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Parliament—Business Of The House—Precedence Op Orders Of The Day

Volume 217: debated on Wednesday 30 July 1873

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Observations Question

said, he rose on a point of Order. A Bill, of which he had the charge, had been placed No. 21 on the Paper, while the Bill of the hon. Member for Sheffield (Mr. Mundella) had been placed No. 4, and he wished to know from the Speaker, Whether that precedence was in accordance with the Resolution of Monday last, by which the Government were allowed precedence for their Orders on that day?

read the Standing Order, and said that the proper construction of the Order was that the Government had not only power to place their own Orders, but those of private Members, according to their pleasure, and therefore the Bill of the hon. Member for Sheffield properly had precedence that day.

asked the Prime Minister, Whether it was to be considered that the Bill of the hon. Member for Sheffield had been adopted by the Government?

said, it did not follow because the Bill referred to had been placed No. 4 on the Paper that therefore the Government were going to support it, or make it a Government measure. They might just as well say that any Motion implying a Censure, or a Vote of Want of Confidence in the Government, to which the Government gave precedence, was necessarily adopted by them—a proceeding which would be simply absurd. In reply to the hon. and learned Member for Boston, he might say that the Government had proceeded in accordance with the spirit of his (Mr. Gladstone's) declaration the other evening; but he was not, at the time when he made that declaration, aware of the large power which the Standing Order gave to the Government. He knew that it was the desire of the House that the Session should not be prolonged, and also that the Bill of the hon. Member for Sheffield should be discussed, and therefore he took upon himself to give it precedence that day.

pointed out that the Standing Orders ought to be revised, it appearing that the Government had not only the power of giving precedence to Bills of private Members, but of displacing the Bills of other private Members. He regretted that the Leader of the Opposition had not taken a more active part during the discussions upon the subject, and hoped that next Session independent Members would exert themselves to obtain a revision of the Standing Orders.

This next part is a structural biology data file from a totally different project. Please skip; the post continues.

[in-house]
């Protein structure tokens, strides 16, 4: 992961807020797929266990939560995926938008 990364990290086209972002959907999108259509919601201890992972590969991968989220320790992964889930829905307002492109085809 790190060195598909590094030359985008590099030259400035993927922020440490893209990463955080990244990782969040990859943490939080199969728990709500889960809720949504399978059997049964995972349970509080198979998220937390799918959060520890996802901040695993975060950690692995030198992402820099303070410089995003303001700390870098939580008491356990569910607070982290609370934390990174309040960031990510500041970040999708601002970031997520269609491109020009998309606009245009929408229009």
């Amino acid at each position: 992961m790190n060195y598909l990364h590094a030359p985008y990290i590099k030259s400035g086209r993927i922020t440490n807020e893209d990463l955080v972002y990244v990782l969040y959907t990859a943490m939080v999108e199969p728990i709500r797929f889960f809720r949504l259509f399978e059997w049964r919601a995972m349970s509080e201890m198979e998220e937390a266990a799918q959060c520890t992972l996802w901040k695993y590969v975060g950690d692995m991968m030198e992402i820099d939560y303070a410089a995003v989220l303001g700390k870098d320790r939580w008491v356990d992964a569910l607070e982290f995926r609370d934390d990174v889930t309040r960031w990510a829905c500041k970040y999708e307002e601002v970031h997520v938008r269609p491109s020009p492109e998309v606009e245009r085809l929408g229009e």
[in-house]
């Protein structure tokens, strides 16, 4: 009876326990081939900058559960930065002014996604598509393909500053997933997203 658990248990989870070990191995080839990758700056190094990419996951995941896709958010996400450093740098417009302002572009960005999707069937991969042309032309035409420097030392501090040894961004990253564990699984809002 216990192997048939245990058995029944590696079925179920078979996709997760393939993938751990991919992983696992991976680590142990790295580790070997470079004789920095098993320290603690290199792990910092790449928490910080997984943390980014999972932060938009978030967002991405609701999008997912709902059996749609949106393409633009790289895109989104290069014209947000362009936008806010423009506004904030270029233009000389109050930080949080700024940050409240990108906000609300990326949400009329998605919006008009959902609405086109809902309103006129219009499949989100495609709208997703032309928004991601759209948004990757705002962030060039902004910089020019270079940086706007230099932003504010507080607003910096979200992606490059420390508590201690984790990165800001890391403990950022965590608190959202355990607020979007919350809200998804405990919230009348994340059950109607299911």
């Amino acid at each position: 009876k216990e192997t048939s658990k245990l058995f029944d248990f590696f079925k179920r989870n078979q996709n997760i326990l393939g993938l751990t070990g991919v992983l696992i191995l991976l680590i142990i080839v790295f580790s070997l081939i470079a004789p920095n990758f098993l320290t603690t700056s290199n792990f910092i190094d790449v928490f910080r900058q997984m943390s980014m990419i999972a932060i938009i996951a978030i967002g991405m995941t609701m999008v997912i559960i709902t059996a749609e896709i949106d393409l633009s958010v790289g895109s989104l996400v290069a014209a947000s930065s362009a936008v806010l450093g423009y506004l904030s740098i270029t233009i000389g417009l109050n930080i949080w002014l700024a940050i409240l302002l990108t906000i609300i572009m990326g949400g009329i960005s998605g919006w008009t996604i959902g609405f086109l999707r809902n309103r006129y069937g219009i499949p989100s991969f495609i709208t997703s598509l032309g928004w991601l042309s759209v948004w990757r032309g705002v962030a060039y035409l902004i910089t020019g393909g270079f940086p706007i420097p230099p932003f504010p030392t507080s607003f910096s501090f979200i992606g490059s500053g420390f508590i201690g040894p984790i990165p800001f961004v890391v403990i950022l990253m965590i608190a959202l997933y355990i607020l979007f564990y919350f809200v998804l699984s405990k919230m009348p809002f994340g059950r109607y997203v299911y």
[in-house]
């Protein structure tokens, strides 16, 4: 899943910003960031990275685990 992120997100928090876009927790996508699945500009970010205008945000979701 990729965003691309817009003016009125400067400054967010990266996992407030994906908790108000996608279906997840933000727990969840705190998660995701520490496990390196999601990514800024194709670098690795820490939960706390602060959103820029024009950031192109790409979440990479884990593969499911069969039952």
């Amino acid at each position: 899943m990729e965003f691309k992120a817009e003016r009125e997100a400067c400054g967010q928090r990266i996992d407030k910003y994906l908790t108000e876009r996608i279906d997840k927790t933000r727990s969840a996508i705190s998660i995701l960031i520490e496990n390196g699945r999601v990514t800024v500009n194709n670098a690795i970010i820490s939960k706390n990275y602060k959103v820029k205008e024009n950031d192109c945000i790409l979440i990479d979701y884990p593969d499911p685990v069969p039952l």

asked the Prime Minister, Whether what had been done was in accordance with the spirit of his declaration; because he (Mr. Lowther) understood that precedence should be given only to Government Orders?

said, it appeared to him that he had already answered the Question. His intention was to use all the power which he legitimately possessed; but he did not know at the time referred to how considerable that was.

Marriage Of Hrh The Duke Of Edinburgh—Report

Resolutions reported from the Committee on the Message from Her Majesty [28th July];

  • (1.) "That the annual sum of Ten Thousand Pounds be granted to Her Majesty, out of the Consolidated Fund of Great Britain and Ireland, towards providing for the Establishment of His Royal Highness the Duke of Edinburgh and Her Imperial Highness the Grand Duchess Marie Alexandrovna of Russia, the said Annuity to be settled on His Royal Highness for his life, in such manner as Her Majesty shall think proper, and to commence from the day of the Marriage of their Royal Highnesses, such Annuity to be in addition to the Annuity now enjoyed by His Royal Highness under the Act of the twenty-ninth year of Her present Majesty."
  • (2.) "That Her Majesty be enabled to secure to Her Imperial Highness the Grand Duchess Marie Alexandrovna, in case she shall survive His Royal Highness the Duke of Edinburgh, an annual sum not exceeding Six Thousand Pounds during her life, to support her Royal Dignity."
  • Resolutions agreed to:—Bill ordered to be brought in by Mr. BONTHAM-CARTER, Mr. GLADSTONE, and Mr. CHANCELLOR of the EXCHEQUER.

    Bill presented, and read the first time. [Bill 272.]